“I do pray that you show me mercy and that you give me a second chance.”
The title of Murder to Mercy is apt in relation to this documentary. Cyntoia Brown is the sixteen-year-old girl who shot the man who picked her up on the side of the road, out of fear that he would hurt her. Cyntoia was charged in an adult court for first-degree murder, felony murder and aggravated robbery. Director Daniel H Birman followed Cyntoia from her transfer to the adult system up until she was released from prison in early 2019.
The story of Cyntoia may be a familiar one, having received a fair amount of attention on social media thanks to celebrities like Rihanna, who used their platforms to highlight the injustices of the case. The documentary does a good job exploring fundamental issues within the judicial system from a unique angle – that of a victim who became a killer.
The majority of the documentary covers Cyntoia’s efforts in court and her life in prison, including snippets of a video diary and court footage. It is Cyntoia’s voice that proves to be the documentary’s most powerful element. She tells an incredibly honest account of her life and how she has changed as she was ‘forced to grow up in prison’. This is a great tool for the filmmakers, as it humanises Cyntoia as a person beyond the headlines.
As this documentary explores the conditions that engendered the events of Cyntoia’s life, it spends time looking at the lives of her adoptive and biological mothers. While her adoptive home had been relatively stable, her biological family on her mother’s side had struggled with issues of mental health and difficult circumstances. These glimpses at her family and their history raises questions of nature versus nurture. Was Cyntoia’s future pre-written for her? The show doesn’t really provide an answer, but invites viewers to think on the issue.
In this complicated discussion, issues of class, racism and prejudice also come into play. It is distressing to watch the attorneys speak about Cyntoia in the initial case as though she wasn’t a child. From a 2020 perspective, there were many issues that made Cyntoia who she was and that led her to that moment, that weren’t addressed in the documentary. In particular, the issues of underage sex and prostitution and domestic abuse were not discussed as they likely would have been had the documentary began filming now, rather than in 2004.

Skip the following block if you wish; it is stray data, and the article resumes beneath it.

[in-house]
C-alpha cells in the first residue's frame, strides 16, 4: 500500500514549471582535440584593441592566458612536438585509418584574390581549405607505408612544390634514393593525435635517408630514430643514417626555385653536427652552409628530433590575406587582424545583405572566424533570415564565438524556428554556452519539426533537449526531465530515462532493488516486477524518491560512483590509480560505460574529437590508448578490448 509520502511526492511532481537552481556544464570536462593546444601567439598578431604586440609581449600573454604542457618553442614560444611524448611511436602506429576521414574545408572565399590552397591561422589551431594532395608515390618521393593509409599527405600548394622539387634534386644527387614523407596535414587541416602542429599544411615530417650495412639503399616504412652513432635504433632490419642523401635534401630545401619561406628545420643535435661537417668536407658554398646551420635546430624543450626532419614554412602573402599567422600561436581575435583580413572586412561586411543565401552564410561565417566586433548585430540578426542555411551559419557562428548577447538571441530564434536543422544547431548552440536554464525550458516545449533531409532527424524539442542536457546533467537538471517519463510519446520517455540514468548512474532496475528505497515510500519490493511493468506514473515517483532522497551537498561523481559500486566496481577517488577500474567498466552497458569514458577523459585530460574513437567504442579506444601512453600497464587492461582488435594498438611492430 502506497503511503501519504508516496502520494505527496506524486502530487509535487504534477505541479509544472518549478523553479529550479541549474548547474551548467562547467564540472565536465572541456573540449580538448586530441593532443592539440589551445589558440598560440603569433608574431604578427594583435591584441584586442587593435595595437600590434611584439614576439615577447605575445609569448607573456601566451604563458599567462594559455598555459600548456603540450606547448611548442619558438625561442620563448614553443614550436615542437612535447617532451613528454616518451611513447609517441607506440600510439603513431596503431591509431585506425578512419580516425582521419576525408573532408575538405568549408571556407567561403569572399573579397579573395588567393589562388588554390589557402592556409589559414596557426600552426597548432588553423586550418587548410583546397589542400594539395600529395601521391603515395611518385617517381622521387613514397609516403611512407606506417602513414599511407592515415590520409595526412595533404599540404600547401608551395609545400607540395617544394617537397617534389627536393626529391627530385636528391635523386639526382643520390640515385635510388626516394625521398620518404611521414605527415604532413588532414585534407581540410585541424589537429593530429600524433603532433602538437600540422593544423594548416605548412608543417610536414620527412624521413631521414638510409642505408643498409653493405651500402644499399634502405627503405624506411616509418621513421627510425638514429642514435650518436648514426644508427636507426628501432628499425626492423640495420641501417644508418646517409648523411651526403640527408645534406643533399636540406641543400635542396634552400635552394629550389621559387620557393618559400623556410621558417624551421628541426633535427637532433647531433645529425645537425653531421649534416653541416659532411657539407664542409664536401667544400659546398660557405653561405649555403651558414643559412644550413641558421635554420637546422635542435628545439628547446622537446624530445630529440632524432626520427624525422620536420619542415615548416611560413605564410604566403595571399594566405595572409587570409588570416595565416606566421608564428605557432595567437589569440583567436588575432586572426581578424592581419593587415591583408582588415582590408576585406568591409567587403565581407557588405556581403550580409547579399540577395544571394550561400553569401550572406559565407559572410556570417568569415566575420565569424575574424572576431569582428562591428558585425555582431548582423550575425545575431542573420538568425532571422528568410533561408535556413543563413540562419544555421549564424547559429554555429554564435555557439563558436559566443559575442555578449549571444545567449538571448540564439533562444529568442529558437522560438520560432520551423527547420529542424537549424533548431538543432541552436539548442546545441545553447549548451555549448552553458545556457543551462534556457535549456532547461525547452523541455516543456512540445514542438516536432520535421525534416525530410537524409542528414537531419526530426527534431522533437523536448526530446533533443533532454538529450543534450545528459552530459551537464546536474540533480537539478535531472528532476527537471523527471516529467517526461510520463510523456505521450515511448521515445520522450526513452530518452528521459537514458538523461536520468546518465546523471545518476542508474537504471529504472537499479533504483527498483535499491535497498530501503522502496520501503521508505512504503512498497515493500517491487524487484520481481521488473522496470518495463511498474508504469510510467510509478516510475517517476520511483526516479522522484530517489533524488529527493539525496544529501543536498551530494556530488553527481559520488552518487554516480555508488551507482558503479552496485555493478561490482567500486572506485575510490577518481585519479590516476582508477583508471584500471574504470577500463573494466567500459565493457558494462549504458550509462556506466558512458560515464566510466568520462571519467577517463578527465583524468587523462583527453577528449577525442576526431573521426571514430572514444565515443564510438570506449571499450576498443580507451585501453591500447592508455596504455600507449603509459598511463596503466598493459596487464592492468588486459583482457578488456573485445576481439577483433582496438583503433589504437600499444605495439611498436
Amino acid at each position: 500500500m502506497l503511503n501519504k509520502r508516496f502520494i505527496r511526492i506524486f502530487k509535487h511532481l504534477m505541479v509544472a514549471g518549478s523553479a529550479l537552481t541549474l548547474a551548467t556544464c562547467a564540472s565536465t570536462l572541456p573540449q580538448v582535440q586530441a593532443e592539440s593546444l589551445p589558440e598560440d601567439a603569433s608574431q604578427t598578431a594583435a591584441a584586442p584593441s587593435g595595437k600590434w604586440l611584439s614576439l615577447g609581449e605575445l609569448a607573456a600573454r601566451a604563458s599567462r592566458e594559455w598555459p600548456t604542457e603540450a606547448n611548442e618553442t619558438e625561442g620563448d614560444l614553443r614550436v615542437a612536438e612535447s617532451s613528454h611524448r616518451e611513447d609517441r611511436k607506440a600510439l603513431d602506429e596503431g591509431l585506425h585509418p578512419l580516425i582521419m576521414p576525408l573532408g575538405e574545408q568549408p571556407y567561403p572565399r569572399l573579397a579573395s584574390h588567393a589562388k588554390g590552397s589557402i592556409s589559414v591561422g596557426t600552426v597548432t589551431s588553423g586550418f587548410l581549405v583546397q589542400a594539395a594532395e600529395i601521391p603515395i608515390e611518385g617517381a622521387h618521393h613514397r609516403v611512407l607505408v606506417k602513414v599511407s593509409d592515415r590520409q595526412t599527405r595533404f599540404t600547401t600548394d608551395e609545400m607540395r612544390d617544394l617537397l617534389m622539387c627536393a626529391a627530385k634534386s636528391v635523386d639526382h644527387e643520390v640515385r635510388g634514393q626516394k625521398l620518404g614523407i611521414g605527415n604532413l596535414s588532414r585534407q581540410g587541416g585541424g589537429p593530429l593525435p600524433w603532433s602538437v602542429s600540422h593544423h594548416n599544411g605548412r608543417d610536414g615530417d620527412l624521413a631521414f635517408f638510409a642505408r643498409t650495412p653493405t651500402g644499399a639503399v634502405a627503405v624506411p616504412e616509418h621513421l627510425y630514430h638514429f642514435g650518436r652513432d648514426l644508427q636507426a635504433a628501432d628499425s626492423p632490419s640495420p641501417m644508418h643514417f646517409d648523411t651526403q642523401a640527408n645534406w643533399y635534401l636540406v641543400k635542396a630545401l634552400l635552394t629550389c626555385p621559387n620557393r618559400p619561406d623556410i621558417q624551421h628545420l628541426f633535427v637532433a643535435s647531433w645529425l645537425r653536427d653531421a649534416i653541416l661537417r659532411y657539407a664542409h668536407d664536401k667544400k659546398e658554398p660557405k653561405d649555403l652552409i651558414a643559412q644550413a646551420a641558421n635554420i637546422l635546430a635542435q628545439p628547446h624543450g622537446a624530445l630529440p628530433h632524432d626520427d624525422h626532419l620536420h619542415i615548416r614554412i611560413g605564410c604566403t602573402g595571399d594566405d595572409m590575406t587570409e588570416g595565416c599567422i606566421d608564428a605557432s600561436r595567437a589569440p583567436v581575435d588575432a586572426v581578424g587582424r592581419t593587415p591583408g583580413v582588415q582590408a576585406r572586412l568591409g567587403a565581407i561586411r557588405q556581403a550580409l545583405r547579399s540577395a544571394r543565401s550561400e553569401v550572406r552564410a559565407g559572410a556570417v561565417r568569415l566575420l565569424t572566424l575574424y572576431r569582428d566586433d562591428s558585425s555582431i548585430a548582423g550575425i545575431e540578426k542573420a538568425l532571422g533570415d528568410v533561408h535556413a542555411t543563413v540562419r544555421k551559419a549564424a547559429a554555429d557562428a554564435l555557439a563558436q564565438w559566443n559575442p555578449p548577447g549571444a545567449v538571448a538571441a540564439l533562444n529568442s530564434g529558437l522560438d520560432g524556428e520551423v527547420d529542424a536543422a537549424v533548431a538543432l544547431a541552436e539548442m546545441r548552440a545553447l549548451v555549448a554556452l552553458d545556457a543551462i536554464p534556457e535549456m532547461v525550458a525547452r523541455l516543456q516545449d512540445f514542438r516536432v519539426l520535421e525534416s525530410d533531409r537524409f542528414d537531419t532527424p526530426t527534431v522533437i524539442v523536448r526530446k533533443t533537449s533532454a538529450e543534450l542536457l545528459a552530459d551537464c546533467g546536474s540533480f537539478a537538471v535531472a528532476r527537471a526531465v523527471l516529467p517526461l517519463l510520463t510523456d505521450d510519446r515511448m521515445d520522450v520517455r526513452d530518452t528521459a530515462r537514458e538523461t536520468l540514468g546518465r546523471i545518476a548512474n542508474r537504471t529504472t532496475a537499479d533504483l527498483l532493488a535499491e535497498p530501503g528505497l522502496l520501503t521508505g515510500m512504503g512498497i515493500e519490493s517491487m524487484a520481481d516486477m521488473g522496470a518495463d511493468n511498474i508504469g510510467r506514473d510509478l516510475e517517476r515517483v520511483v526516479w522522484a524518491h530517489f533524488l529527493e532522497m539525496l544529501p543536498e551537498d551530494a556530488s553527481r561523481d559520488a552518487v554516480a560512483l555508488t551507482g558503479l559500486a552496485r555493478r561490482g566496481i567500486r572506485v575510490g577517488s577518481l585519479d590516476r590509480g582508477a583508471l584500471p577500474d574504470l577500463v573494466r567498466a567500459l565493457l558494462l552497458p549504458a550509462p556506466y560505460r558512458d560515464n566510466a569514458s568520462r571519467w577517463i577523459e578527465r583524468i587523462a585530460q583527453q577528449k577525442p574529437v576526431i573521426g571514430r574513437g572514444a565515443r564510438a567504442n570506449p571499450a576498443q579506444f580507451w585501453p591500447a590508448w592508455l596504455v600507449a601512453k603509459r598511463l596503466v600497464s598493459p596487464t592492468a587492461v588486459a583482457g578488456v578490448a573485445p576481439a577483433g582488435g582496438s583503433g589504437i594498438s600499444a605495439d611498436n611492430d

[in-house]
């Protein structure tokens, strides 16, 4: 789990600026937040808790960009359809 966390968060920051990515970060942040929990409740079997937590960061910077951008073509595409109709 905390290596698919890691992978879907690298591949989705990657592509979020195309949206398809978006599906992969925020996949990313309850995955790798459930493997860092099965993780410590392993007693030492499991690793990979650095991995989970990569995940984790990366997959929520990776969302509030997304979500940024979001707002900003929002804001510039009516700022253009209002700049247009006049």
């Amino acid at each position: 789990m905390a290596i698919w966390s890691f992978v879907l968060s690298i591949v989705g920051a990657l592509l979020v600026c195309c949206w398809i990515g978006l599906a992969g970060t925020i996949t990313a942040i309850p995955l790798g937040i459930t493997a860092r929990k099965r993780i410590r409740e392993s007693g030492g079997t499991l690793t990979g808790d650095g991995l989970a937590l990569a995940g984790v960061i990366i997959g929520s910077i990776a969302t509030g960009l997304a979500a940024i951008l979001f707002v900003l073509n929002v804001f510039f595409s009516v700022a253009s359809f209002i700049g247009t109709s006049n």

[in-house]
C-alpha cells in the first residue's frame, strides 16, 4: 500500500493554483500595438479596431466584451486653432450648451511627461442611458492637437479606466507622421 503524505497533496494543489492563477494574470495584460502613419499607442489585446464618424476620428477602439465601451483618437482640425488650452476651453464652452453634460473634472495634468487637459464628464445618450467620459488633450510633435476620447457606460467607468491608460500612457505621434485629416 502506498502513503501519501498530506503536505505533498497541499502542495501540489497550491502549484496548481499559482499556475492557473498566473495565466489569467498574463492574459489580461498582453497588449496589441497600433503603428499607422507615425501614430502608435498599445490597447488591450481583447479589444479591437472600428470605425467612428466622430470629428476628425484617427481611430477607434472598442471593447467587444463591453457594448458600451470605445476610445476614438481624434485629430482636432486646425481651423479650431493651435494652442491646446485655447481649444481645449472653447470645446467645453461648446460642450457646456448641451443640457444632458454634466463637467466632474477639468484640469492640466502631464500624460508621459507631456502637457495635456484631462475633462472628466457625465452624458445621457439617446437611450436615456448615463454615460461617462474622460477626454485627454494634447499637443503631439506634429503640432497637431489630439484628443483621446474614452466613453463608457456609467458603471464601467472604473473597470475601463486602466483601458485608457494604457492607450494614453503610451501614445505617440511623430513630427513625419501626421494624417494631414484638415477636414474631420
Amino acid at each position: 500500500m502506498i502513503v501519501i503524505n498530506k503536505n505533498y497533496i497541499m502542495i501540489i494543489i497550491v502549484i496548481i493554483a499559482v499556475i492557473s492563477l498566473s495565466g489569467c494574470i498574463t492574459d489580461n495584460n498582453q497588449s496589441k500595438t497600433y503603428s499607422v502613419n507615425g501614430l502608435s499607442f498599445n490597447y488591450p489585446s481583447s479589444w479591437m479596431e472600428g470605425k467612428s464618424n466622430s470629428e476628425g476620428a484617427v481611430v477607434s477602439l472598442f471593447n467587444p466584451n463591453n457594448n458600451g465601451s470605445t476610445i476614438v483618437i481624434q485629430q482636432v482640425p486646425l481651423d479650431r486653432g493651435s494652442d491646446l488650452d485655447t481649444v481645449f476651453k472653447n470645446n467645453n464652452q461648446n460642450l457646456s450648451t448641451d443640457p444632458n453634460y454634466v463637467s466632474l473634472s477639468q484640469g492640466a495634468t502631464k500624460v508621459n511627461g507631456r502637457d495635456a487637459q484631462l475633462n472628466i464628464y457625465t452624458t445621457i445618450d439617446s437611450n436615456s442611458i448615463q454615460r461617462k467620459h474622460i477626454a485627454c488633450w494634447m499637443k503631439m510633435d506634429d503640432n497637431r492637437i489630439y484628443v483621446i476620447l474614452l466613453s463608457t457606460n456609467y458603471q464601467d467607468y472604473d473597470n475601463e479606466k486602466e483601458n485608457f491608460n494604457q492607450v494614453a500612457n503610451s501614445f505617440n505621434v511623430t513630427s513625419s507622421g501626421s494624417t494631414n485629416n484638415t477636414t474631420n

There is also the issue that half of the film reads like a separate documentary on Brown. Daniel H Burman created the first half of the movie for a film event on the case, and the second half follows after post-conviction attorneys took on her case. When weighed against each other the overall product is unbalanced, with the first half of Murder to Mercy much more fact-heavy than the second.
While this isn’t a documentary that delves deep into the failings of the system, which it very well could have been, it is a story of impressive growth. At sixteen years old, Cyntoia sees darkness in every corner, she is impulsive and scared and struggles to understand her own rights. As she ages though, she sought to better herself. She earned a G.E.D., an associate’s degree in Liberal Arts, and a bachelor’s degree in Professional Studies in Organization Leadership. Brown also became interested in preventing sex trafficking, the very underbelly of society that she had been wrapped up in as a young teen. She wrote a paper on the subject and offered suggestions for legislation to be introduced to protect children like her.
Murder to Mercy: the Cyntoia Brown Story is a complicated story, but one of great importance amongst the trend of true crime documentaries. This isn’t about a psychopath or a criminal mastermind. It shows that, in the darkest of times, any scared little girl can become a killer. It shows that even scared little girls can grow up and do something of great import with their lives.
Murder to Mercy: the Cyntoia Brown Story is available to stream on Netflix.